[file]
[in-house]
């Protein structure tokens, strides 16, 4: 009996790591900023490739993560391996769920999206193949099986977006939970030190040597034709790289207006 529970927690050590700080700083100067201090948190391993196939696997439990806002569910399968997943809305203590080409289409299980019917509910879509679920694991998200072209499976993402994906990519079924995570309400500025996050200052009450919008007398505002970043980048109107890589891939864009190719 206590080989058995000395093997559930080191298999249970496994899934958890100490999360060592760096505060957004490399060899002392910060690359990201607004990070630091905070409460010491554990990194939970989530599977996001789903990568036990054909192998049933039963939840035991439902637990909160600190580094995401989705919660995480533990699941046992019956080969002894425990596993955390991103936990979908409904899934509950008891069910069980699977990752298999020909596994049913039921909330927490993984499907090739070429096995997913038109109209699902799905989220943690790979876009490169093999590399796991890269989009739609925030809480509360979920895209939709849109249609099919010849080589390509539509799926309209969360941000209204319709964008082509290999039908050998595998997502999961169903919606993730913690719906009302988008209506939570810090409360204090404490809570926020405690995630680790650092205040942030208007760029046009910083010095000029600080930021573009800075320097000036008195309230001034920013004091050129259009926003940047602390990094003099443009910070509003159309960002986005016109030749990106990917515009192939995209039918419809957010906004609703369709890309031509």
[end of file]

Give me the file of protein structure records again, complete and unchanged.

[in-house]
């Protein structure tokens, strides 16, 4: 009996790591900023490739993560391996769920999206193949099986977006939970030190040597034709790289207006 529970927690050590700080700083100067201090948190391993196939696997439990806002569910399968997943809305203590080409289409299980019917509910879509679920694991998200072209499976993402994906990519079924995570309400500025996050200052009450919008007398505002970043980048109107890589891939864009190719 206590080989058995000395093997559930080191298999249970496994899934958890100490999360060592760096505060957004490399060899002392910060690359990201607004990070630091905070409460010491554990990194939970989530599977996001789903990568036990054909192998049933039963939840035991439902637990909160600190580094995401989705919660995480533990699941046992019956080969002894425990596993955390991103936990979908409904899934509950008891069910069980699977990752298999020909596994049913039921909330927490993984499907090739070429096995997913038109109209699902799905989220943690790979876009490169093999590399796991890269989009739609925030809480509360979920895209939709849109249609099919010849080589390509539509799926309209969360941000209204319709964008082509290999039908050998595998997502999961169903919606993730913690719906009302988008209506939570810090409360204090404490809570926020405690995630680790650092205040942030208007760029046009910083010095000029600080930021573009800075320097000036008195309230001034920013004091050129259009926003940047602390990094003099443009910070509003159309960002986005016109030749990106990917515009192939995209039918419809957010906004609703369709890309031509």